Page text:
gärd, v.t. to ward, watch, or take care of: to protect from danger or attack: to protect the edge of, as by an ornamental border.—v.i. to watch: to be wary.—n. that which guards from danger: a man or body of men stationed to protect: one who has charge of a coach or railway-train: state of caution: posture of defence: part of the hilt of a sword: a watch-chain: (pl.) troops attached to the person of a sovereign: (cricket) the pads which protect the legs from swift balls.—adj. Guard′able.—n. Guard′age (Shak.), wardship.—adjs. Guard′ant (her.), having the face turned towards the beholder; Guard′ed, wary: cautious: uttered with caution.—adv. Guard′edly.—ns. Guard′edness; Guard′house, Guard′room, a house or room for the accommodation of a guard of soldiers, where defaulters are confined; Guard′ian, one who guards or takes care of: (law) one who has the care of an orphan minor.—adj. protecting.—n. Guard′ianship.—adj. Guard′less, without a guard: defenceless.—ns. Guard′ship, a ship of war that superintends marine affairs in a harbour and protects it: (Swift) guardianship; Guards′man, a soldier of the guards.—Guardian angel, an angel supposed to watch over a particular person: a person specially devoted to the interests of another.—Mount guard, to go on guard-duty; On, or Off, one's guard, on the watch, or the opposite; Run the guard, to get past a guard or sentinel without detection. [O. Fr. garder—Old High Ger. warten; A.S. weardian, Eng. ward.]

Dictionary of Military and Associated Terms

  1. guard

    1. A form of security operation whose primary task is to protect the main force by fighting to gain time while also observing and reporting information, and to prevent enemy ground observation of and direct fire against the main body by reconnoitering, attacking, defending, and delaying. A guard force normally operates within the range of the main body

Dictionary of Nautical Terms

  1. guard

    The duty performed by a body of men stationed to watch and protect any post against surprise. A division of marines appointed to take the duty for a stated portion of time. "Guard, turn out!" the order to the marines on the captain's approaching the ship. Also, the bow of a trigger and the hilt of a sword.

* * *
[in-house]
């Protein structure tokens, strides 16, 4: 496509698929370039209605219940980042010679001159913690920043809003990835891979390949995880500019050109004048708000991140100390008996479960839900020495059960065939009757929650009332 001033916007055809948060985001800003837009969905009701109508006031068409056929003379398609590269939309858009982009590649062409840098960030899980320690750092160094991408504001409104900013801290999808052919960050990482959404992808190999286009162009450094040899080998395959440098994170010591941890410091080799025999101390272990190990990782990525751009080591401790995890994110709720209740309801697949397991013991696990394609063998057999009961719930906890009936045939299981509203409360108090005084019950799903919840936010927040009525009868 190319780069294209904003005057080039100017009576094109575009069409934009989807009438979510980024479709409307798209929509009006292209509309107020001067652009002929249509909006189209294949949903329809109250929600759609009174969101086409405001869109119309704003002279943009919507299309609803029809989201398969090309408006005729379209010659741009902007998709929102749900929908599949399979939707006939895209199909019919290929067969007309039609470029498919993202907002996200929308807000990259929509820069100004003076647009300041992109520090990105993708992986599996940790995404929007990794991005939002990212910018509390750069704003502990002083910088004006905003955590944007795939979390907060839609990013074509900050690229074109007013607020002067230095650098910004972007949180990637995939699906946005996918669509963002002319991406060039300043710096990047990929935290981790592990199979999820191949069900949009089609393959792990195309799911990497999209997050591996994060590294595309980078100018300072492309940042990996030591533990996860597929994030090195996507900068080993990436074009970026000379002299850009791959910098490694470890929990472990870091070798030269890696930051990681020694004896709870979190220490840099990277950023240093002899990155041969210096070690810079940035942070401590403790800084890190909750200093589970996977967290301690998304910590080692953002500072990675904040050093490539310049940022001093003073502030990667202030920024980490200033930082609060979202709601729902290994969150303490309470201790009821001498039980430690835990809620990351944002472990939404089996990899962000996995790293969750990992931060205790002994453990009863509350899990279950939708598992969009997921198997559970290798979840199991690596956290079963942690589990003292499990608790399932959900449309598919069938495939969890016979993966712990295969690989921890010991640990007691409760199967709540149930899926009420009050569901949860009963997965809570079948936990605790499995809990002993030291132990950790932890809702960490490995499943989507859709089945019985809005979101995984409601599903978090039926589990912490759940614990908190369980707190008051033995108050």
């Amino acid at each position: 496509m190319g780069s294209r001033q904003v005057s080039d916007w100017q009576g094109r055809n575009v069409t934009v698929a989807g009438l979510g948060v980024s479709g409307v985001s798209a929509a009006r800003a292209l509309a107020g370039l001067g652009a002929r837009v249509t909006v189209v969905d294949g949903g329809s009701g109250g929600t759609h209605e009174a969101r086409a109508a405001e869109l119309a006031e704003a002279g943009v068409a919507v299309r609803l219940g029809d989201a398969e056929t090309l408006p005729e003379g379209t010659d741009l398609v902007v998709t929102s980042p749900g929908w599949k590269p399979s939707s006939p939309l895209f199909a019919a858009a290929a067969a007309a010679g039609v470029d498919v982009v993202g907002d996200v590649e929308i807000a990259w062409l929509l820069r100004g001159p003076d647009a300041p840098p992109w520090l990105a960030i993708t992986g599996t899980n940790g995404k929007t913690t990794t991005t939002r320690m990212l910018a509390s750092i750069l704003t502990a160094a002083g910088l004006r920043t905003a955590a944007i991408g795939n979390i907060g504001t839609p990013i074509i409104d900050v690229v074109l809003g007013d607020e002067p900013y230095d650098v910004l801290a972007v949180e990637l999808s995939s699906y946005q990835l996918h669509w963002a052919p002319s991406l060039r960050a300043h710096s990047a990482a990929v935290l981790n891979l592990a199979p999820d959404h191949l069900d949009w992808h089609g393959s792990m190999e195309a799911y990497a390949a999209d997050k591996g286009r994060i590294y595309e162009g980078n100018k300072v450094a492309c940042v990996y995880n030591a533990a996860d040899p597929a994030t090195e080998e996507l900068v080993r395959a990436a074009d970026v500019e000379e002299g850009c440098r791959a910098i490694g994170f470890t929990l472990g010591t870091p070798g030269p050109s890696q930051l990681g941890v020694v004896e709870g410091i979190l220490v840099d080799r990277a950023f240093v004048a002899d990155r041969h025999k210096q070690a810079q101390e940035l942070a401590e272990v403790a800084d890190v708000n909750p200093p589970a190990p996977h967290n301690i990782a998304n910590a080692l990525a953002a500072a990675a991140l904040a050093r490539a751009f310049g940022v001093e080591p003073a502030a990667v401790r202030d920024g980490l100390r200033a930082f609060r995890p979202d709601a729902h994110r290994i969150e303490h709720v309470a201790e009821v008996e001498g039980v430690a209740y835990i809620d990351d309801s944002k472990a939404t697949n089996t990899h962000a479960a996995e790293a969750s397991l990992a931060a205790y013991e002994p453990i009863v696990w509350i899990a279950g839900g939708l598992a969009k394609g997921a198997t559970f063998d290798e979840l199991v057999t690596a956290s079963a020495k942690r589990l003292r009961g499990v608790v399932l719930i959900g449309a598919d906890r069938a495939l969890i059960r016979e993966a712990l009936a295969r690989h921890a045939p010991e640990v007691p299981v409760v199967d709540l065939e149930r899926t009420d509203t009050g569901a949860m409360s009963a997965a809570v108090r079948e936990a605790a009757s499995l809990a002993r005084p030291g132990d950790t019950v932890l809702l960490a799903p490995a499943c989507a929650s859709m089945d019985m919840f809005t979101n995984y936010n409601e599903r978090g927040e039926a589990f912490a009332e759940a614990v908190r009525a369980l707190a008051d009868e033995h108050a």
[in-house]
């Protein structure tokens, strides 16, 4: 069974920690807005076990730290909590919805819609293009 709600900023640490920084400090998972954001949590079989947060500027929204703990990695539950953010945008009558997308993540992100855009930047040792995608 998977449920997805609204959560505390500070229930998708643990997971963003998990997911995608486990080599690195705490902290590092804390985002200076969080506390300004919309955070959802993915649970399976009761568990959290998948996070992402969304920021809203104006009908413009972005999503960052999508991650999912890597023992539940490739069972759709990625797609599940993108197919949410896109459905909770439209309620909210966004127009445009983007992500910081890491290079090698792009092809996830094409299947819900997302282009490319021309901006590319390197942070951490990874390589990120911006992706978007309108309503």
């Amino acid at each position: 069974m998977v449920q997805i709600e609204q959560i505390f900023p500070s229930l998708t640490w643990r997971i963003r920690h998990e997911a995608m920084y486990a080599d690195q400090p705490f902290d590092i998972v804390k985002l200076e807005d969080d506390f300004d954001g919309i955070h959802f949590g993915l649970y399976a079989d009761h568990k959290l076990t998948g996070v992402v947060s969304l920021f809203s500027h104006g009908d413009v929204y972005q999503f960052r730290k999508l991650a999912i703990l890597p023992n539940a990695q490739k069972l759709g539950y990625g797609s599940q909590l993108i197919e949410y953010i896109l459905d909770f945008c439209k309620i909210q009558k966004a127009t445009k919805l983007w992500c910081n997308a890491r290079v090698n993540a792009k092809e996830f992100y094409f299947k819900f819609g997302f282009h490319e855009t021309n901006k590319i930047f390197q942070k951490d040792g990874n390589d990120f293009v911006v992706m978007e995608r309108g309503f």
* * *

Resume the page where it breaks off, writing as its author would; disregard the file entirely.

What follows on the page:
Military Dictionary and Gazetteer

  1. guard

    A body of men whose duty it is to secure an army or place from being surprised by an enemy. In garrison the guards are relieved every day. On guard is being engaged on guard duty.

British National Corpus

  1. Spoken Corpus Frequency

    Rank popularity for the word 'guard' in Spoken Corpus Frequency: #3848

  2. Written Corpus Frequency

    Rank popularity for the word 'guard' in Written Corpus Frequency: #4509

  3. Nouns Frequency

    Rank popularity for the word 'guard' in Nouns Frequency: #1128

  4. Verbs Frequency

    Rank popularity for the word 'guard' in Verbs Frequency: #896

How to pronounce guard?

  1. Alex
    Alex
    US English
    Daniel
    Daniel
    British
    Karen
    Karen
    Australian
    Veena
    Veena
    Indian

How to say guard in sign language?

  1. guard

Numerology

  1. Chaldean Numerology

    The numerical value of guard in Chaldean Numerology is: 7

  2. Pythagorean Numerology

    The numerical value of guard in Pythagorean Numerology is: 6

Examples of guard in a Sentence

  1. Louis D. Brandeis:

    Experience should teach us to be most on our guard to protect liberty when the government's purposes are beneficial. The greatest dangers to liberty lurk in insidious encroachment by men of zeal, well meaning but without understanding.

  2. Muriel Bowser:

    We are, how shall I say, examining every legal question about the President's authority to send troops, even Columbia National Guard, to the District of Columbia, and if he has to make any other legal steps to do that.

  3. Kristen Soltis Anderson:

    That's why you see that generous' we were all caught off guard' sentiment on the first phase.

  4. Qassem Soleimani: